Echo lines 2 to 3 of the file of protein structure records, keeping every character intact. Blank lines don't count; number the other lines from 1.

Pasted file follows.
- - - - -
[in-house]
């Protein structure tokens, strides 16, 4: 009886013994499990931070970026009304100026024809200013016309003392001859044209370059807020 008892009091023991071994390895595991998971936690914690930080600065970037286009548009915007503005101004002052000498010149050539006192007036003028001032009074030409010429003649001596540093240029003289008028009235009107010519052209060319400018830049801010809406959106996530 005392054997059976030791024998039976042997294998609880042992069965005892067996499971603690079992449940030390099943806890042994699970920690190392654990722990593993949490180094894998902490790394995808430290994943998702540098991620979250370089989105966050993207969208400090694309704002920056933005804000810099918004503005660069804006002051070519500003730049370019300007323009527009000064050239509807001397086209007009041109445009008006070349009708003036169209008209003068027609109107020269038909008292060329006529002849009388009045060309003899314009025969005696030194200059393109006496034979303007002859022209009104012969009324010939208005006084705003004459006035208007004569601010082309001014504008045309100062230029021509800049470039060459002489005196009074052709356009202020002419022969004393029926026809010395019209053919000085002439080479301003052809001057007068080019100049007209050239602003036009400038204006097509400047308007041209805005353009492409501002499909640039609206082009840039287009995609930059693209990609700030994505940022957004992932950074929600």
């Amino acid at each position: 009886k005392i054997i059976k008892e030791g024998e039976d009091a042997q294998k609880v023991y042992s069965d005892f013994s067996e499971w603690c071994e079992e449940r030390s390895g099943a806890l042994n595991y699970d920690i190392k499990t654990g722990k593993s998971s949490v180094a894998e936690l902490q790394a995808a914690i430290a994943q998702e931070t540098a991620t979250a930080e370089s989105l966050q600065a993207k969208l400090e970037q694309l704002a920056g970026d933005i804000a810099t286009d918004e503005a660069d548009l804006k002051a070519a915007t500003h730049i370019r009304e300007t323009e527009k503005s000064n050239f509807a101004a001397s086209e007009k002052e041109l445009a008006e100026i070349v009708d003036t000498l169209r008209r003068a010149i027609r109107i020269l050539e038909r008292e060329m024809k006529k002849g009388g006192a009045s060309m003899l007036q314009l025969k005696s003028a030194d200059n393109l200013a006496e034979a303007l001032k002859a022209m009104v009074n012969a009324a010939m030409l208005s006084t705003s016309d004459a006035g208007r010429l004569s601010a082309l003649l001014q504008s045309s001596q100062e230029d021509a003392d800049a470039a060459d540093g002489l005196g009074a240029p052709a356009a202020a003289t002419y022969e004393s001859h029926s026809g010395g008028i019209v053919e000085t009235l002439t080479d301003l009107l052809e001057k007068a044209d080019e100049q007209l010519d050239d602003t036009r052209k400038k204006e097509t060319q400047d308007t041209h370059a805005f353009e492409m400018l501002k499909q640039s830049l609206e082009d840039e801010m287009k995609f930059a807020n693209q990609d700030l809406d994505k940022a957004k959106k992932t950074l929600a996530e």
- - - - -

């Protein structure tokens, strides 16, 4: 009886013994499990931070970026009304100026024809200013016309003392001859044209370059807020 008892009091023991071994390895595991998971936690914690930080600065970037286009548009915007503005101004002052000498010149050539006192007036003028001032009074030409010429003649001596540093240029003289008028009235009107010519052209060319400018830049801010809406959106996530 005392054997059976030791024998039976042997294998609880042992069965005892067996499971603690079992449940030390099943806890042994699970920690190392654990722990593993949490180094894998902490790394995808430290994943998702540098991620979250370089989105966050993207969208400090694309704002920056933005804000810099918004503005660069804006002051070519500003730049370019300007323009527009000064050239509807001397086209007009041109445009008006070349009708003036169209008209003068027609109107020269038909008292060329006529002849009388009045060309003899314009025969005696030194200059393109006496034979303007002859022209009104012969009324010939208005006084705003004459006035208007004569601010082309001014504008045309100062230029021509800049470039060459002489005196009074052709356009202020002419022969004393029926026809010395019209053919000085002439080479301003052809001057007068080019100049007209050239602003036009400038204006097509400047308007041209805005353009492409501002499909640039609206082009840039287009995609930059693209990609700030994505940022957004992932950074929600």
């Amino acid at each position: 009886k005392i054997i059976k008892e030791g024998e039976d009091a042997q294998k609880v023991y042992s069965d005892f013994s067996e499971w603690c071994e079992e449940r030390s390895g099943a806890l042994n595991y699970d920690i190392k499990t654990g722990k593993s998971s949490v180094a894998e936690l902490q790394a995808a914690i430290a994943q998702e931070t540098a991620t979250a930080e370089s989105l966050q600065a993207k969208l400090e970037q694309l704002a920056g970026d933005i804000a810099t286009d918004e503005a660069d548009l804006k002051a070519a915007t500003h730049i370019r009304e300007t323009e527009k503005s000064n050239f509807a101004a001397s086209e007009k002052e041109l445009a008006e100026i070349v009708d003036t000498l169209r008209r003068a010149i027609r109107i020269l050539e038909r008292e060329m024809k006529k002849g009388g006192a009045s060309m003899l007036q314009l025969k005696s003028a030194d200059n393109l200013a006496e034979a303007l001032k002859a022209m009104v009074n012969a009324a010939m030409l208005s006084t705003s016309d004459a006035g208007r010429l004569s601010a082309l003649l001014q504008s045309s001596q100062e230029d021509a003392d800049a470039a060459d540093g002489l005196g009074a240029p052709a356009a202020a003289t002419y022969e004393s001859h029926s026809g010395g008028i019209v053919e000085t009235l002439t080479d301003l009107l052809e001057k007068a044209d080019e100049q007209l010519d050239d602003t036009r052209k400038k204006e097509t060319q400047d308007t041209h370059a805005f353009e492409m400018l501002k499909q640039s830049l609206e082009d840039e801010m287009k995609f930059a807020n693209q990609d700030l809406d994505k940022a957004k959106k992932t950074l929600a996530e």